Paul, if the place was so marginal that a $30 to $45 a month live music fee to ASCAP or BMI was going to put it out of business it must not have been doing much business. That's how songwriters & publishing companies get paid. From the perspective of a songwriter, it is pretty nice to go to the mailbox and get a check from the licensing agency I belong to, BMI (Broadcast Music International) for a song of mine that somebody recorded. ASCAP & BMI provide all sorts of services for the money that is collected. They do not actually keep track of the songs that are played in live performance in bars in most instances, they keep track of recordings and live performance songs that are performed for profit in a public venue such as a theater. That money - or at least part of it - goes to the administration and legal fund of each of those organizations. In Canada, SOCAN does the same administering of songs and rights and SESAC does the same for other writers and publishers. What much of that money is used for is this: A company uses a writer's song in their advertising. The publisher and artist know it was used but the company does not voluntarily pay the usage fees, knowing that the piddly little publishing house and the struggling writer do not have the assets or knowledge to bring suit to collect the royalties owed for their artistic property rights. ASCAP, BMI, etc., WILL take them on. At no cost to the publishing house or the songwriter. It is like belonging to one of those legal clubs where they will send a lawyer to represent you. They have millions of dollars and dozens of lawyers on staff protecting the creative rights of songwriters and publishers, no matter how unknown and obscure. BMI or ASCAP on the publishing line of a song lets the world know that the writer and publisher have the backing of those organizations. My publishing company is through BMI, HOWITIS MUS. They have sent me a few good checks over the years for songs other people have recorded.
For a little, pretty much unknown songwriter like me it is a nice thing to be able to say to somebody who wants to record a song, "I just charge the BMI minimum." My Yellowstone song has been recorded several times by people other than me; my Memories song was recorded by a guy in Texas which I would have never known about if BMI had not collected the fee and sent me the check. It has been recorded several other times but all those times I knew about it before the recording. The Texas one was fun, I spent the rights check on a plane ticket to Ft Worth, went to his CD release party, got to sing it with him and his band, got to be on the radio interview from Billy Bobs Texas and eat a big steak and drink a little whiskey courtesy of his promoter/manager, who was a fine looking Texas woman about half my age.
I have never understood the objection bars and restaurants have to paying for the music. They will run a $200 ad in the paper encouraging people to come listen to the music, pay a band hundreds of dollars to come and play but balk at paying the person who wrote the song a few cents per song.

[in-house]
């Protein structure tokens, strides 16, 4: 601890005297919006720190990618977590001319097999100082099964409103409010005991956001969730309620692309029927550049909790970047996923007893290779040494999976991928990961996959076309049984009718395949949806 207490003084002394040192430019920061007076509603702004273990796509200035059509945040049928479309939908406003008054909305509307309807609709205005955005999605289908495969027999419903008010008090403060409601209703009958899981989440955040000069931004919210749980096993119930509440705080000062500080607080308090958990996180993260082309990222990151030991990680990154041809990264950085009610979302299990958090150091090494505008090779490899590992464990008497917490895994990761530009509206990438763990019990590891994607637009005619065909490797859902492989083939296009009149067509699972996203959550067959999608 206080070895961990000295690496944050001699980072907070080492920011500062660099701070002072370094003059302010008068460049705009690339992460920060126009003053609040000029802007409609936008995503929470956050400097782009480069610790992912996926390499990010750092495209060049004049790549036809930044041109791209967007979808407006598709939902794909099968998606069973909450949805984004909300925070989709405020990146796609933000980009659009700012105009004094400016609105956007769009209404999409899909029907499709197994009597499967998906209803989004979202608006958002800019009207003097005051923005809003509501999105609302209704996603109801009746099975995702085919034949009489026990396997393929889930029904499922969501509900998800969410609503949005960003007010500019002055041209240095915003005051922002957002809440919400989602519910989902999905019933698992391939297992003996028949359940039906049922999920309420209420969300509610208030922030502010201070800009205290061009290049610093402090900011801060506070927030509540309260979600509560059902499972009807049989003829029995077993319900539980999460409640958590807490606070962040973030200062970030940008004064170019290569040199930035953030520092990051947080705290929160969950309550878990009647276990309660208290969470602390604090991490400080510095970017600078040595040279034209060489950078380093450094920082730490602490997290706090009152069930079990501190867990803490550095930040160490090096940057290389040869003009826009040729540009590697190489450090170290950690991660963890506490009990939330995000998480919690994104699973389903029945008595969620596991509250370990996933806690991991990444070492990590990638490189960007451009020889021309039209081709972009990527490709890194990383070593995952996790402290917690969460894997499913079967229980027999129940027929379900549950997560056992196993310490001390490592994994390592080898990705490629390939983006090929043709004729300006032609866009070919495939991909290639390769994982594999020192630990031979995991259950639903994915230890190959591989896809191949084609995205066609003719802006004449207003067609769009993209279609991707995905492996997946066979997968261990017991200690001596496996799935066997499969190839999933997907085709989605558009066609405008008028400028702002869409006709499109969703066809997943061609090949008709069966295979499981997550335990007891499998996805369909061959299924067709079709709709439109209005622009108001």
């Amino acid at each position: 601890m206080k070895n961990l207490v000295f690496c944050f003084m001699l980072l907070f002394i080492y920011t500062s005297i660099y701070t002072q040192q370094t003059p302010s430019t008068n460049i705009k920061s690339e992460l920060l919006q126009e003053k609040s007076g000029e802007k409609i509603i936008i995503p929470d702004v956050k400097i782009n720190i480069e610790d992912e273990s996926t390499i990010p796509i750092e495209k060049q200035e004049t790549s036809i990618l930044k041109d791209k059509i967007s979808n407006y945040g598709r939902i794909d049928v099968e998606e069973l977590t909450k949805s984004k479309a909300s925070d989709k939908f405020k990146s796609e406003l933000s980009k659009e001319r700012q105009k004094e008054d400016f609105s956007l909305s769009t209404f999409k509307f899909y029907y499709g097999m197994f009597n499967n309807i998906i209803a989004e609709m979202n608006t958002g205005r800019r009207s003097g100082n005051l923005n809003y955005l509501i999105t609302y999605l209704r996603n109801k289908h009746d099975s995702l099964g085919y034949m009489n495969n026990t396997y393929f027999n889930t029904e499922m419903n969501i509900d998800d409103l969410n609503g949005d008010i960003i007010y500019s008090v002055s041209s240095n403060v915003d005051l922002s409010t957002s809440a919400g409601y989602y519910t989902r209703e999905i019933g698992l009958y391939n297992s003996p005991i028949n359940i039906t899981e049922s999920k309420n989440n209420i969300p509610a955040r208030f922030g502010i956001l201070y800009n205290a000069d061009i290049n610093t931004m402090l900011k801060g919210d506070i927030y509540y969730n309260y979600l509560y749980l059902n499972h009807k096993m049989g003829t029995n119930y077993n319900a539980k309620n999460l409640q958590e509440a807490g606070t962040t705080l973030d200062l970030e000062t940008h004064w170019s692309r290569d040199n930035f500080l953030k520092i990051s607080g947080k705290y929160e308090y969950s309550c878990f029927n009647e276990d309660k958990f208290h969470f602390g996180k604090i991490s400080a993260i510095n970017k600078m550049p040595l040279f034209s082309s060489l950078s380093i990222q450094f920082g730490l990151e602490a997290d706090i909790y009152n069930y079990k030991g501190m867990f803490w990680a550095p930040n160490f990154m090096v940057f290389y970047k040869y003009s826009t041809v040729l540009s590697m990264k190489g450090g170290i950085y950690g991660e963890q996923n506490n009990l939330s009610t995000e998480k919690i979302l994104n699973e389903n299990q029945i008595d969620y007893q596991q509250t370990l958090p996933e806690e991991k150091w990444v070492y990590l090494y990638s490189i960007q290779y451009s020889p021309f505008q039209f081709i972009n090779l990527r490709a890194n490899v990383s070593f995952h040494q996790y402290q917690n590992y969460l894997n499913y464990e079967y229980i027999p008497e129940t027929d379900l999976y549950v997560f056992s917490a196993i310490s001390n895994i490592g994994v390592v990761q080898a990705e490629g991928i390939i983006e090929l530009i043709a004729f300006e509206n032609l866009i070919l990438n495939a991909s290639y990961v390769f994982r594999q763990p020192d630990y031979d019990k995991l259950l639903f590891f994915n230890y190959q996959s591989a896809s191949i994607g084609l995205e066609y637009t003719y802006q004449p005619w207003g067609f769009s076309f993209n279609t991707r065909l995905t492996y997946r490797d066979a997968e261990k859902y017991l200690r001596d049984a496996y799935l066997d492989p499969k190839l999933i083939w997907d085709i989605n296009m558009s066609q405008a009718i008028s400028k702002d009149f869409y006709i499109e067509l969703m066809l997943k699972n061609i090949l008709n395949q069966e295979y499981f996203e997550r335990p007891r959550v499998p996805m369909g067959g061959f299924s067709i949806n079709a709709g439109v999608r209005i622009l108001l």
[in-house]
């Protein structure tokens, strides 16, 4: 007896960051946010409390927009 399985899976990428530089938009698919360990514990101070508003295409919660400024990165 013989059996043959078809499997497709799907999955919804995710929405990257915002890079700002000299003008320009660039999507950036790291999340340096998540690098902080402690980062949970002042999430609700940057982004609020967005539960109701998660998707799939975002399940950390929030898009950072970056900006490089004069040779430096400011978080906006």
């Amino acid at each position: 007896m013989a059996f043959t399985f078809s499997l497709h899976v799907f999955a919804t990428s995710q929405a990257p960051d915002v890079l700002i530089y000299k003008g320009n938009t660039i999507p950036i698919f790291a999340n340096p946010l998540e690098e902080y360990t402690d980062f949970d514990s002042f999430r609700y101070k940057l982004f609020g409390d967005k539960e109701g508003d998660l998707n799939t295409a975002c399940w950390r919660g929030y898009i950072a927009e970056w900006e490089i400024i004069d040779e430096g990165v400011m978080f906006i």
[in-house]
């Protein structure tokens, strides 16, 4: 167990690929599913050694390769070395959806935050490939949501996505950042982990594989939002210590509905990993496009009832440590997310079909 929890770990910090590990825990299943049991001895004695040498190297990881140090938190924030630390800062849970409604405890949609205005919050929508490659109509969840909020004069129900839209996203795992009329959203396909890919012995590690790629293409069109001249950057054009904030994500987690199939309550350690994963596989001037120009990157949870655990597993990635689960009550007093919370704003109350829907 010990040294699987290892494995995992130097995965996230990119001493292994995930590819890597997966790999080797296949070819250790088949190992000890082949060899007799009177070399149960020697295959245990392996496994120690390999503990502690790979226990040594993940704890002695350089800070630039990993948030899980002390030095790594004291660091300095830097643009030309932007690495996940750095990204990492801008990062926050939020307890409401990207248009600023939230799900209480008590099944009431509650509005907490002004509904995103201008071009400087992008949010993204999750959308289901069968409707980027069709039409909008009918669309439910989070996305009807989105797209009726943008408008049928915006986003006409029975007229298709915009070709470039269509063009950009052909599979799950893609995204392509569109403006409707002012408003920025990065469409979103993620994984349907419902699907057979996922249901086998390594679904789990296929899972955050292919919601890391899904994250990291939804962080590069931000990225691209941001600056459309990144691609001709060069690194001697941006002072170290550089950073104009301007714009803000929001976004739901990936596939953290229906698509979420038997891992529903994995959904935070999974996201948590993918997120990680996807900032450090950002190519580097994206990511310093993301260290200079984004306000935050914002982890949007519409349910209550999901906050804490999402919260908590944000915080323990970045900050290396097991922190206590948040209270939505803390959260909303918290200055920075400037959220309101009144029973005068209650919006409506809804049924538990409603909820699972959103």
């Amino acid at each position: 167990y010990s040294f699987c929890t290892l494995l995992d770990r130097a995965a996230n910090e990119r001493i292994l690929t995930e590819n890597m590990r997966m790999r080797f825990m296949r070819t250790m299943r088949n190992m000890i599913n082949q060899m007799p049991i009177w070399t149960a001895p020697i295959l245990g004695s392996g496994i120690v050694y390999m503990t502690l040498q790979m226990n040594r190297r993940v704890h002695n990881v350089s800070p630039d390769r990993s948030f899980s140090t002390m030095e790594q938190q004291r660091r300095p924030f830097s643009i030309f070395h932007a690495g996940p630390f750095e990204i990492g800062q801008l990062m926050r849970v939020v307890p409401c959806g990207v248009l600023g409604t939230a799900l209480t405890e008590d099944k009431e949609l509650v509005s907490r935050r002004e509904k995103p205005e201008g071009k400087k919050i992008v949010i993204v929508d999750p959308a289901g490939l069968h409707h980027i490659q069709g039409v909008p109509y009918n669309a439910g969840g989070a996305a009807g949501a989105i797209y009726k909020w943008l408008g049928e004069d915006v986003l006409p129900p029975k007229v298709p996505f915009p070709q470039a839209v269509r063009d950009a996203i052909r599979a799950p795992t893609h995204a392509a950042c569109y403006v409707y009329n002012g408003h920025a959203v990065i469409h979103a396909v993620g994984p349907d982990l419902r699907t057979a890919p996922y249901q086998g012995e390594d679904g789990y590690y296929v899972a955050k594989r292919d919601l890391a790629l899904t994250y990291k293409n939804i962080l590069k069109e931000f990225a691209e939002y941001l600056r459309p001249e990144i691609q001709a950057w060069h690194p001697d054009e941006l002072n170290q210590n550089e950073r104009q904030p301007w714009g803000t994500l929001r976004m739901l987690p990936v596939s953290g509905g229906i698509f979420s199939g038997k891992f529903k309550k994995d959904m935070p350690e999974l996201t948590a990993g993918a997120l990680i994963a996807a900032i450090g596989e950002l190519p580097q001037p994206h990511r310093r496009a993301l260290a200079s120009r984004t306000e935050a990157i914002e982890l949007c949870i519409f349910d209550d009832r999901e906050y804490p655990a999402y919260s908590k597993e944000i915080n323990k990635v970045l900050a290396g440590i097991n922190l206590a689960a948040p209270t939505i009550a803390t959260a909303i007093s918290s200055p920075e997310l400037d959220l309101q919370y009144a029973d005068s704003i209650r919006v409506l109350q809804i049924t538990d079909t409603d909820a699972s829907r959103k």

That's like me coming to your house and eating the food out of your refrigerator -- food that you grew, canned or froze and prepared and not paying you for it. Somebody wrote those songs. They own them. They deserve to be paid for the performance of them by someone else, especially if the venue is making money by using the music as an enticement to bring in business. The fact that the songs are 75 or 100 years old has nothing to do with whether it is still in a publishing company catalog or not. Most likely it is. Just try recording "Silver Haired Daddy of Mine" and not paying the rights. It was Gene Autry's first hit in 1934 and is still in the catalog today. Many songs older than that still generate money for the writer and the publisher.
Stan - I agree with everything you said until the last paragraph. Intellectual property of all sorts is worth protecting to encourage more people to create rather than just consume. We all are better off and I support it. I am glad you are getting checks for your work as you should.
Where I differ is over the issue of how long work should be protected. Can the creator of a 100 year old tune really benefit from royalties now? Some protection is needed and good for everybody but like so many things, it has been extended too far and has now become a chilling blanket in many cases.
In my own case, I can't say that the fees the restaurant had to pay for our 100 + year old music forced the owner out of business, but it was certainly an additional burden that added onto a load the man just couldn't carry. He lost his shirt, our band lost its gig, the public lost some good uplifting music that is hard to find being played live and ASCAP/BMI gets nothing further. That's lose, lose, lose, lose in my book by trying to ride a good thing too far.